Have you heard of “mom guilt”? I bet you have, given how frequently the phrase is thrown around on the internet and social media. It is something we as moms, working or not, grapple with every single time we choose to do something that does not involve our kids. Over time, ‘Mom guilt’ has become almost like a reflex for a lot of women. In fact, research shows that over 80% of moms have some sort of guilt for not spending enough time with their children. But despite that guilt, we need to be aware that if we are doing all that we can, that is enough!

I first encountered this strange anxiety after I returned to school when my daughter was 8 months. I got questions like “You must miss her so much”, “How is she doing without you” and so on. Although well-intentioned, often times, these questions would leave me feeling like I wasn’t a good enough mother because I was choosing to be at school, to finish a PhD. They made me feel like I was not doing my job, when really, like most moms, I was doing multiple jobs: mom, wife, clinician, and researcher. Over time this guilt has definitely lessened, but here are some tangible ways that I have overcome ‘mom guilt’.

First, like any good scientist, I turned to research. Studies of guilt have shown that experiencing the emotion does not lead to any changes in your action. So even if I am feeling guilty, I am not likely to quit my degree/career to overcome it. Rather than constantly feeling guilty for choosing task A over task B (whatever they may be for you), I think it is important for us as women to:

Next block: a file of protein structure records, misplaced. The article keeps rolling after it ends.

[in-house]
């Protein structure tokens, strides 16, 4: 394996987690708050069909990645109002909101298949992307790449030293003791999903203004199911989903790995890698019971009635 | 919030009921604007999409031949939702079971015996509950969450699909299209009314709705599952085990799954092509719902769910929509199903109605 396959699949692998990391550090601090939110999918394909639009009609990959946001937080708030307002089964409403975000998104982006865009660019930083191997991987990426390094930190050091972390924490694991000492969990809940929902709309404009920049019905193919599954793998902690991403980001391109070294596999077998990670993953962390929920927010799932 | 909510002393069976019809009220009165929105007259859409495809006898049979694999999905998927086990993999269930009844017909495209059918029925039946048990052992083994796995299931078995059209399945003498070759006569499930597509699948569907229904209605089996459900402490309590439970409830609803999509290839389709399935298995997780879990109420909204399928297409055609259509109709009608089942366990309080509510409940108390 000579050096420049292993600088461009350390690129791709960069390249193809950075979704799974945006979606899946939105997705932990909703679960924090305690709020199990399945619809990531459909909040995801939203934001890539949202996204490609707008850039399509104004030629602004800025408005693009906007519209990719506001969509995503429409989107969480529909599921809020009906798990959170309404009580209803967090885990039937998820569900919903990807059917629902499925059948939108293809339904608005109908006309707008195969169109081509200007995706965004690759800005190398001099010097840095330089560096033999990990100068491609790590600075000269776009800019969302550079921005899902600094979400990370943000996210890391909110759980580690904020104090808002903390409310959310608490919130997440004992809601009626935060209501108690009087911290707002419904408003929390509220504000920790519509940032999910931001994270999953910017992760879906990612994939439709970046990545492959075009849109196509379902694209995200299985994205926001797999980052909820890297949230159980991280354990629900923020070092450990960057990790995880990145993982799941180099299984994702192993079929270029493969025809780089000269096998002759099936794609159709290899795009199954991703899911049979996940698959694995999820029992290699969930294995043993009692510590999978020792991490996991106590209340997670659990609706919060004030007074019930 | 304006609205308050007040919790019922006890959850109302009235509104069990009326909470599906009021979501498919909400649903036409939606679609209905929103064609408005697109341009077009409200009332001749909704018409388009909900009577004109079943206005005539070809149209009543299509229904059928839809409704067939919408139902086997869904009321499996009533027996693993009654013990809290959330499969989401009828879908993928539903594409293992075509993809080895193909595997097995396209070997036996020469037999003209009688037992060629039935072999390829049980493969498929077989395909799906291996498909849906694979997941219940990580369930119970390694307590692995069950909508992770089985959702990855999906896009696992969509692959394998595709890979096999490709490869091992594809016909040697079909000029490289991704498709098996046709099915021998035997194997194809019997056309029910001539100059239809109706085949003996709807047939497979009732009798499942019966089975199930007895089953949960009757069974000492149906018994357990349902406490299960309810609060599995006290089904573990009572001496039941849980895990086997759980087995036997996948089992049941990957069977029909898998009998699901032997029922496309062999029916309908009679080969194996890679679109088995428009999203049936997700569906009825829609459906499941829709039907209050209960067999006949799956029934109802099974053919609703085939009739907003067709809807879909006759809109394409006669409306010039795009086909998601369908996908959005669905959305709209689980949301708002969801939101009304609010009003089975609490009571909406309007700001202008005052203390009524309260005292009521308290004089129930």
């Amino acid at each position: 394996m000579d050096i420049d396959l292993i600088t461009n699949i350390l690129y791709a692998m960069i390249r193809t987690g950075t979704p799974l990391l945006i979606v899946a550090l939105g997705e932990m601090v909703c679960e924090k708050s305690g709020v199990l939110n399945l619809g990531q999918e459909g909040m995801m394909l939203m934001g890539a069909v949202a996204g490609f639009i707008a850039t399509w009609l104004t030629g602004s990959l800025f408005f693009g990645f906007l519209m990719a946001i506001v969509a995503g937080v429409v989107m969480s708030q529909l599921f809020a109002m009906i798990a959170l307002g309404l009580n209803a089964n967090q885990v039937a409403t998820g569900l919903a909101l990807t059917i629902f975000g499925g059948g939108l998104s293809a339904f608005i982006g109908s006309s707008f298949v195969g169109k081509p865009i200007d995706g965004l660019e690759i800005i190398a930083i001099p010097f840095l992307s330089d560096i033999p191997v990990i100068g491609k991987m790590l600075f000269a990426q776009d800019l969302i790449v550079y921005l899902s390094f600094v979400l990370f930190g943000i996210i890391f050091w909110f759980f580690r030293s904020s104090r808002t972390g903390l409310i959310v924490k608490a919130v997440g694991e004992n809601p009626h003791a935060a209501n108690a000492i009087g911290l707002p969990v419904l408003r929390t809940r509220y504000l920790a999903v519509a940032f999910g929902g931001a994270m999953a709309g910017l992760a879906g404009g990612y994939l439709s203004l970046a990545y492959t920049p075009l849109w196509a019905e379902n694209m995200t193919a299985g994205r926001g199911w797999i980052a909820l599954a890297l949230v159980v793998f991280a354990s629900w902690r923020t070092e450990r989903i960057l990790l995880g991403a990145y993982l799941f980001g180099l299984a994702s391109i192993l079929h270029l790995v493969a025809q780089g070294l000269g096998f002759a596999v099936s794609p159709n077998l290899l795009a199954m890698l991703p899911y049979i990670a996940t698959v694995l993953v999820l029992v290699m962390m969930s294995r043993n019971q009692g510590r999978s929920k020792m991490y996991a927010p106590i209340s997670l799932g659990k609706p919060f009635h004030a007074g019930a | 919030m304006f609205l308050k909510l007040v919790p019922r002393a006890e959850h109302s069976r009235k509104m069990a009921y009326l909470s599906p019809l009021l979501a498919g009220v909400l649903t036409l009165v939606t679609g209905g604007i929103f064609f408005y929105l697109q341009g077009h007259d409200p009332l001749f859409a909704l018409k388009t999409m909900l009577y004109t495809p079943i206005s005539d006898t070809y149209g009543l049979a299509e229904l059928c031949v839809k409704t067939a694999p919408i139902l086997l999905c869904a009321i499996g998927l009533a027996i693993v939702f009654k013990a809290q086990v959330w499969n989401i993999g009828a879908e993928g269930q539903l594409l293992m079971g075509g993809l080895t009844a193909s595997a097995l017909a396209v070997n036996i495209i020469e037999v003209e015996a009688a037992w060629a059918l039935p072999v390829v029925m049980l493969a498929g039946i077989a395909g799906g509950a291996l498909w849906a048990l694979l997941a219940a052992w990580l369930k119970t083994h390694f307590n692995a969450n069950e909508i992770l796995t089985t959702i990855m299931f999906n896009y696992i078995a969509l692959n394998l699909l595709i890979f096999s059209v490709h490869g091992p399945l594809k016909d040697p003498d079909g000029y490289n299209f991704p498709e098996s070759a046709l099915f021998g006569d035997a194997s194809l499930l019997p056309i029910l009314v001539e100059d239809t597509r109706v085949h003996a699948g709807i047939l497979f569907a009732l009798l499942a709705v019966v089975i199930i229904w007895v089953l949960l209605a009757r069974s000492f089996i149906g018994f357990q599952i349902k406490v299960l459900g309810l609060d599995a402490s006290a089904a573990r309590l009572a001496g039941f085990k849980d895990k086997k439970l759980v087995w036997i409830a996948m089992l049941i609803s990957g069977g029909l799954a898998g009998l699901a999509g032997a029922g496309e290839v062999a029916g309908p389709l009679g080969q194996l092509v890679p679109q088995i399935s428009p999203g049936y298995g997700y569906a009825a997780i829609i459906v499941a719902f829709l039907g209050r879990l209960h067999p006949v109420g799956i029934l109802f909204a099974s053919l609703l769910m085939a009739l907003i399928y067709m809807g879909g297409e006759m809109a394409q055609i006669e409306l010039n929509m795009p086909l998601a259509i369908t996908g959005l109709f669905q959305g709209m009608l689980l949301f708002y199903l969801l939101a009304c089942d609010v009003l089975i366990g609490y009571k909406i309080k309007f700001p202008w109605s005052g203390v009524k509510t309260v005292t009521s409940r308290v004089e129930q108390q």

1). Give permission to ourselves to enjoy doing task A, even if it means task B does not get done.

2) To not feel burdened to excel at every single thing we do. We are all allowed to have “off” or “bad” days, because after all… we are all human!

Second, I looked for shared experiences. I started chatting with friends who were in the same position as me, to help normalize my experience. This helped me feel that I was not alone, and that other women were going through the same thing. I felt we could lift each other, and share our emotions and exonerate ourselves of the guilt in a collective way.

And last, I started to be more intentional. I did this after reading a study that showed that while current day mothers spend less time with their children than their parents spent with them, they spend better quality time with their children than previous generation parents. When I read this, my mind was blown. I was feeling guilt about not spending enough time, but I found solace in the fact that by being intentional with the time I have with my daughter, I can make it about the quality and not so much the quantity. I try to do so by leaving my phone at the door when I get home, to make sure when my attention is on her, it’s FULLY on her.

Today, I want you to look hard and fast at this guilt that you may experiencing. I want to urge you to give yourself permission to not feel guilty and take care of yourself. You know why? Because you want to be able to spend quality time with your children, versus feeling like you aren’t enough. You can’t pour from an empty cup – so fill up your cup without feeling guilt.

Until next time friends!